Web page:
On to the details…

Instead of gifts, my daughter asked for items that could be donated to a local humane society.

We had called the humane society ahead of time to see what items they were in need of the most. We sent the list of needed supplies along with the handmade invitations, which were made to look like veterinarian appointment reminder cards.

We turned part of our living room into a temporary humane society.

Twelve stuffed dogs were placed in their own “kennels” (tape on the ground around them). Before the party started, my daughters decided if the dogs were boys or girls. They also gave them each a name, which they wrote down on cardstock in front of them.

Here is a picture of three (out of twelve) of the dogs that were available for adoption.

puppies ready for adoption

Each of the guests were allowed to choose a dog to adopt when they arrived. Those that arrived first were able to choose first just like at a humane society.

My family had made collars (not shown in the picture) using paracord and buckles for each of the dogs ahead of time.

We had also cut colored cardstock into the shape of dog tags, punched a hole through each of them, and inserted key chain rings.

The guests had the option to change their dog’s name if they wanted. They each decorated one dog tag, which we attached to the collar of their dog. They also filled out a “certificate of adoption” (from The Chickabug Blog).

vet certificates found on Chickabug Blog

I had various veterinarian supplies set out for the kids to use during the party. Each of the dogs were able to receive a checkup before going home.

vet supplies for vet themed party

I displayed a bunch of animal x-rays (I had borrowed from a resource library for free) in a window. The children had fun guessing which animal each of the x-rays belonged to. I had the answers written on the inside of the papers taped next to them.

Some of the creatures such as the snake were really easy. Others were a little more tricky to figure out.

x-rays for vet themed party

I set out “puppy chow” and blue jello in aluminum pie pans. I placed large spoons within each of these pans since they were for everyone to share.

No one tried to eat them out of the bowls like a dog.

food for a vet themed party

I also set out some pretzel “fetch” sticks for the kids to enjoy.

fetch sticks for vet themed party

I created a cat cake using a cake pan I had borrowed from a library. I am definitely not a professional cake decorator.

I was very thankful it resembled a cat, and it tasted good. Too bad the picture turned out blurry.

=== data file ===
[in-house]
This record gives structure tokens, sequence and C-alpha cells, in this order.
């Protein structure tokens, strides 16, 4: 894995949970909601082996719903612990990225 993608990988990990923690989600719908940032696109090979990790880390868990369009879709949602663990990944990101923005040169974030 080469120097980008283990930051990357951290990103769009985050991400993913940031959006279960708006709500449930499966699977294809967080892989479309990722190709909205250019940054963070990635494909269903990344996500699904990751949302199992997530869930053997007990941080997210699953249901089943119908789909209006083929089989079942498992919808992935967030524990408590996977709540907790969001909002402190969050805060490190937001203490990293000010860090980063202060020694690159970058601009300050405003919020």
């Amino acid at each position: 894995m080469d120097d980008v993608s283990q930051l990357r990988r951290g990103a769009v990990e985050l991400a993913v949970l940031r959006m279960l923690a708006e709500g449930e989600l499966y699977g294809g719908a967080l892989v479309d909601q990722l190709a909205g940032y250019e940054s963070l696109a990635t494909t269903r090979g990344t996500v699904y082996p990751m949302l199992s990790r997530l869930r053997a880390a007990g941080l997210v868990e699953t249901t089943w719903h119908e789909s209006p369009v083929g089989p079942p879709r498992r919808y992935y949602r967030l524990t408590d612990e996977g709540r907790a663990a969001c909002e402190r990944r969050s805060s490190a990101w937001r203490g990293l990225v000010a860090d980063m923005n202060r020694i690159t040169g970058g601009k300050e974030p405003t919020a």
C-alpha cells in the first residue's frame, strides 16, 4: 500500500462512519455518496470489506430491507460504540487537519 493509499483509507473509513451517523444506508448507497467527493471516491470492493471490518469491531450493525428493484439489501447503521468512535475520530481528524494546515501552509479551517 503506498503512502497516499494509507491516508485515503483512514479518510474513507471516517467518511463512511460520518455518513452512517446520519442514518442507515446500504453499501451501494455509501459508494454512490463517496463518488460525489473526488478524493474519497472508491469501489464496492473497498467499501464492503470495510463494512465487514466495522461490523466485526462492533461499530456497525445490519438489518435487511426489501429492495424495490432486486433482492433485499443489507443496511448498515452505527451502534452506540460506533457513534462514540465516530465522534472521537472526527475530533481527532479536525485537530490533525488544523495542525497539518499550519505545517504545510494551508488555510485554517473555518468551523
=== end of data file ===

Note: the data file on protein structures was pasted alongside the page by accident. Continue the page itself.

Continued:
cat cake for vet themed party

The humane society had requested toilet paper, so I also made a toilet paper cake.

vetrinarian party tp cake

My daughter still had the opportunity to unwrap presents because many of the parents wrapped the donated items.

Below are some of the items that were donated. Other donated items not shown included toilet paper, paper towels, three bottles of bleach, and more dog/cat toys.

donate to local humane society

The kids went home with their adopted dogs, certificates of adoption, dog tags and collars, and little cat and dog magnets that my daughters and I had made ahead of time.

pet magnets for vet themed party

We gave each of the guests a picture of my daughter in the middle of all of the donated items with a thank you note written on the back to thank them for their generosity.

Both of my daughters enjoyed dropping the load of supplies off at the humane society. The people at the humane society seemed grateful for the donations.

Have you ever hosted a birthday party to give back to others?

Veterinarian from the book Jobs of a Preschooler

“I’m a veterinarian…” from the book Jobs of a Preschooler


Ramblings · Writing Appearances

How To Make Math Worksheets Fun

Recently I wrote a post for Hands On As We Grow entitled Simple Number Line Car Race to Teach Math about a fun activity I used with one of my daughters to reinforce the concepts of addition and subtraction.

race cars to learn math facts

I enjoy doing simple at-home learning activities with my daughters that don’t require worksheets; however, worksheets can serve a purpose.

Some worksheets seem tedious and boring. Others include interesting information and colorful pictures.

One of my daughters enjoyed doing the activity shown above when she completed addition and subtraction worksheets.

Below are two additional techniques I have used with my daughters to make math worksheets more fun.

Turn Worksheets into a Scavenger Hunt

One of my daughters used to get very overwhelmed with math worksheets. I could tell she was frustrated and the worksheets took much longer for her to complete than necessary. To remedy this situation (while still having her do the worksheets), I turned the worksheets into a timed scavenger hunt.

I simply cut the worksheets into small sections, wrote “clues” to where the next section of the worksheet could be found, and hid the sections around the house. After she completed a section of problems, she would read the clue, and then race to the next small section of problems.

I set a stop watch to record how long it took her to complete the entire scavenger hunt (and worksheet). She definitely finished the worksheets much quicker, and she no longer dreaded having to complete them. Turning the worksheets into a scavenger hunt became a fun game.